The Supreme Court recently confirmed the admissibility and validity of qualified subordination agreements included in general terms and conditions and with respect to consumer transactions. Further, the Supreme Court held that qualified subordination agreements – in particular, those relating to loan agreements – create a specific type of contract. This decision has a significant impact on standard bank loan transactions, especially in restructuring situations.
The Supreme Court recently clarified its position on sureties payable on first demand and confirmed its view on the interpretation of contractual undertakings by which one party assumes a personal liability for a third-party debt. Considering the significant different legal consequences for a beneficiary's position following a qualification as either an abstract guarantee or an accessory surety, the guidelines provided by the court are of the utmost importance.
The Supreme Court recently rendered its first judgment on the admissibility of the use of electronic mailboxes, which are exclusively incorporated and only accessible via the e-banking system of a credit institution for serving client account notices and statements to consumers. This ruling will significantly affect Austrian banking practice.
Following the Fourth Anti-money Laundering (AML) Directive coming into force, Austria transposed the directive into law through two major legislative acts. This update provides an overview of the effects and obligations arising from the implementation of the Fourth AML Directive – in particular, the due diligence that banks will have to undertake on prospective clients.
Following a period of legal uncertainty and controversy, the Supreme Court has provided answers to the question of whether, against the backdrop of negative reference interest rates, a bank can unilaterally floor an overall floating interest rate at 0.00001%. Although the Supreme Court's decision is disappointing, it held that a decision rendered on an individual basis may come to other conclusions. Thus, this decision is unlikely to be the final word on this issue.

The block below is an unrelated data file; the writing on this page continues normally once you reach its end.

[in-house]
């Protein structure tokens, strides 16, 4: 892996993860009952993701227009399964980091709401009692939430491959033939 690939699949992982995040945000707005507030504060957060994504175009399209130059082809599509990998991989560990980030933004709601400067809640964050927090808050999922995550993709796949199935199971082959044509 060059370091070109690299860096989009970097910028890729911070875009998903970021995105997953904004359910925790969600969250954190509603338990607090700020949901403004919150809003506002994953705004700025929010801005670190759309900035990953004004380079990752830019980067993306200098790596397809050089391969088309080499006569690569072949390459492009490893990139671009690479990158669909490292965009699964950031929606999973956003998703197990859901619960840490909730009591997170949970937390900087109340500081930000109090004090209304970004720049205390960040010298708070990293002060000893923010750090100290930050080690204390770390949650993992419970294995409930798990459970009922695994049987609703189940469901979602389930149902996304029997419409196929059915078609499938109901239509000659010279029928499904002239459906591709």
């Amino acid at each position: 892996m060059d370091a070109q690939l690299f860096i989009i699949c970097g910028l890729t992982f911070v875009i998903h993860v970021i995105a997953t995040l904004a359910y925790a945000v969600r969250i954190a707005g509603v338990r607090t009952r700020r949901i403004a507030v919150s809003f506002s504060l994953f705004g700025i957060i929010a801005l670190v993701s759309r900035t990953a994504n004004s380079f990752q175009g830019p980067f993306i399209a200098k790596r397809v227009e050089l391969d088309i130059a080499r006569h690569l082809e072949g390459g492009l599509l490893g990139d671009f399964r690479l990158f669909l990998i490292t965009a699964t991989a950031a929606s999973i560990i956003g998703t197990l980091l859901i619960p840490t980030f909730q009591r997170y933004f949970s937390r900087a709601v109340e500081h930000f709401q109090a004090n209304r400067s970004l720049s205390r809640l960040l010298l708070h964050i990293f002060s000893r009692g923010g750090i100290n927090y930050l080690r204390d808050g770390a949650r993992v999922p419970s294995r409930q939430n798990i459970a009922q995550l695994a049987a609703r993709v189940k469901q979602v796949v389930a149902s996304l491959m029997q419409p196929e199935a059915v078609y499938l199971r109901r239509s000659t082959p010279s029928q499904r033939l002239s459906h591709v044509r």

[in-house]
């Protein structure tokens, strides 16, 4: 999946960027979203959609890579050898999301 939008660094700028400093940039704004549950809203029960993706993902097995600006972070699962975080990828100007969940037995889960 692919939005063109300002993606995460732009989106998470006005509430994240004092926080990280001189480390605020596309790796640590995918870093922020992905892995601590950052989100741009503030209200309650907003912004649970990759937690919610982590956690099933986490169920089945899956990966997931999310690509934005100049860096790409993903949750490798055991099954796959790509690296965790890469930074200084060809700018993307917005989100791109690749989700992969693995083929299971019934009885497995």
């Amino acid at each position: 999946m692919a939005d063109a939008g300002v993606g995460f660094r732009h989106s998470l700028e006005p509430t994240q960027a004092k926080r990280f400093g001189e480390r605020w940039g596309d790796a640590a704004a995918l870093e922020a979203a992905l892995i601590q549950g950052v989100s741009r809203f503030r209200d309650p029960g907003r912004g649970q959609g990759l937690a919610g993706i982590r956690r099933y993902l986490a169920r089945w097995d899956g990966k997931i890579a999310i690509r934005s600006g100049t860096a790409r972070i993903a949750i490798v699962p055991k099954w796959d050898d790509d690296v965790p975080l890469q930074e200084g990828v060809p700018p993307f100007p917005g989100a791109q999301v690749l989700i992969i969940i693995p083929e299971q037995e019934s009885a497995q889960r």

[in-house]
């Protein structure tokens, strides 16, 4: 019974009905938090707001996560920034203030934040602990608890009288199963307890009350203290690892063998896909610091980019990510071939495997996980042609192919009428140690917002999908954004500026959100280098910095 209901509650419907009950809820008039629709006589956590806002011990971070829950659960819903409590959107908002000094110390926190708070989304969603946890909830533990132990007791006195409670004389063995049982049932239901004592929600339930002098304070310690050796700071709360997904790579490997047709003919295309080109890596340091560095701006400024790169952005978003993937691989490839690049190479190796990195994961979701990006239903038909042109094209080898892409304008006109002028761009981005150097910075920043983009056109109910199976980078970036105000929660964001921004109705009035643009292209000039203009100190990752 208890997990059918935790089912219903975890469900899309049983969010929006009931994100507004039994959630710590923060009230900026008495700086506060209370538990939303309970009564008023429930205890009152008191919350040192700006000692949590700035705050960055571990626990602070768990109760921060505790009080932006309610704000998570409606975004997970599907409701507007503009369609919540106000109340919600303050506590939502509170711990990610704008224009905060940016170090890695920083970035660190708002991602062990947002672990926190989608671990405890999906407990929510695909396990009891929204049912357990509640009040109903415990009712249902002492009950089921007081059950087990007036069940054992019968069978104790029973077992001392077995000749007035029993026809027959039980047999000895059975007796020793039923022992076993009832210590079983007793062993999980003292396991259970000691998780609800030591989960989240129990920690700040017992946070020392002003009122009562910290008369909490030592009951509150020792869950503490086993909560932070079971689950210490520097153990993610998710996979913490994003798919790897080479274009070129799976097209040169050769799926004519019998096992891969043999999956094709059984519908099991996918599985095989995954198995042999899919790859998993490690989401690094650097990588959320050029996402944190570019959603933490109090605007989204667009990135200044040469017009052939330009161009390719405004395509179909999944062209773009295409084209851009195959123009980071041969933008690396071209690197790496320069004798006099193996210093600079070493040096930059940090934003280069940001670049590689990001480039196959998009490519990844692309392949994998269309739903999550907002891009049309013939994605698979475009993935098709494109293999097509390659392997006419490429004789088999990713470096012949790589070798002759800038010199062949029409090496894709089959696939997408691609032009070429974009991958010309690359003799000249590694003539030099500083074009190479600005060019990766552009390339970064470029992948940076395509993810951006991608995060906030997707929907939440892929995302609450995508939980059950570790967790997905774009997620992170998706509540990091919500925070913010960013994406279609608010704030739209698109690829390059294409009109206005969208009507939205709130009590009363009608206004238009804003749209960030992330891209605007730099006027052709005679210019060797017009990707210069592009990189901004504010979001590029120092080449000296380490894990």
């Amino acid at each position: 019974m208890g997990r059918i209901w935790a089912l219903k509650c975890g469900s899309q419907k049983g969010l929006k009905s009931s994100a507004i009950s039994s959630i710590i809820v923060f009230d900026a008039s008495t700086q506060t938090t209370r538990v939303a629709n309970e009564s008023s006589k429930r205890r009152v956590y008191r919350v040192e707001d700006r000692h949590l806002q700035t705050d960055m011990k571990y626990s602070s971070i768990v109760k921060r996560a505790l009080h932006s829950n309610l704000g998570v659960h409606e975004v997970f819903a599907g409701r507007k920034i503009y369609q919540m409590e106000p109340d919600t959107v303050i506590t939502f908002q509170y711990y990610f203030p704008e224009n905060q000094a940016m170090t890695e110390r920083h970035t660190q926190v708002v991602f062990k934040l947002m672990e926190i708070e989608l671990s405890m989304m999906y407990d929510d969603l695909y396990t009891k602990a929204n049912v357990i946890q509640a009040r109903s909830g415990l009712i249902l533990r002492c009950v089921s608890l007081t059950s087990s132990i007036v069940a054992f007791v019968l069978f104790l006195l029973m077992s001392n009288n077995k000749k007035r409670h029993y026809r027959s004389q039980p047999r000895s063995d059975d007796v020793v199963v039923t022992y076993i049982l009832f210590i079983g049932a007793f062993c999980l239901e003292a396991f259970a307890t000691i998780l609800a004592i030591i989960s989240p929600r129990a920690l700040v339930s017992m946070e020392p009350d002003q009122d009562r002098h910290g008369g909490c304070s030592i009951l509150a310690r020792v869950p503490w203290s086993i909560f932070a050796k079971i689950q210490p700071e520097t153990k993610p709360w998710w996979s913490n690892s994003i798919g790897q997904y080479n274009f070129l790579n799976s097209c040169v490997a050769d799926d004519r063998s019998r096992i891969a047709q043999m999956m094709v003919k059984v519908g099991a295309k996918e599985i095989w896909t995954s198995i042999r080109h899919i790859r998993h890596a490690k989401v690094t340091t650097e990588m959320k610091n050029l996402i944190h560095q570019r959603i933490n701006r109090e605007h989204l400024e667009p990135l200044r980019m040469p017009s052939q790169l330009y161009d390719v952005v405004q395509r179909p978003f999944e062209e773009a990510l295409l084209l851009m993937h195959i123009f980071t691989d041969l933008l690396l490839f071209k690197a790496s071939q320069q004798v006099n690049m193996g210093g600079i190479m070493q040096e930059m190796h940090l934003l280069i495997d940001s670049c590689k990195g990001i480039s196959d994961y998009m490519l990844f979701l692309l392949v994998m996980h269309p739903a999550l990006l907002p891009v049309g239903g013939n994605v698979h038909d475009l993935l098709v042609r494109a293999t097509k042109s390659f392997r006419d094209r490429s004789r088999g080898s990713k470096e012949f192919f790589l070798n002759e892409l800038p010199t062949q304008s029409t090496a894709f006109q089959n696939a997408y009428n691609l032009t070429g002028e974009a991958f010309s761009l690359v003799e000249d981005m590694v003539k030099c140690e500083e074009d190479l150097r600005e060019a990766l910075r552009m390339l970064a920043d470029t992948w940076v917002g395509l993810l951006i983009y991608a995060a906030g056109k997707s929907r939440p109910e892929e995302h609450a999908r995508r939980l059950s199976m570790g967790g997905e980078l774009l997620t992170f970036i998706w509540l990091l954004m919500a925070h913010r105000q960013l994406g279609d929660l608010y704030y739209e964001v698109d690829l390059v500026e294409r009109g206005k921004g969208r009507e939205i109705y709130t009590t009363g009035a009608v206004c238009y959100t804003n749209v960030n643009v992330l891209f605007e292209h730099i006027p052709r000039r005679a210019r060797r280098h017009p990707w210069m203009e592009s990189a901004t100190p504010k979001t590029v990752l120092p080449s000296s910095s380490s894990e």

New almost EU-wide rules recently entered into force to support businesses in the recovery of debt from debtors in other EU countries. The regulation established a new procedure for creditors by providing common rules regarding jurisdiction and the procedure and conditions for freezing funds held by debtors in bank accounts located in the European Union. Austria has amended its Enforcement Code in order to provide the necessary framework for the procedures set out in the EU regulation.
Over the decades Austria has remained faithful to its banking secrecy by being a late adopter, if at all, of international standards for exchanging information regarding bank accounts. However, the recent amendments to the legal framework have put an end to this and led to a material softening of banking secrecy in Austria. Among other things, the legislature introduced new laws carefully tailored to remove legal obstacles based on banking secrecy that prevented – or at least impeded – tax collection.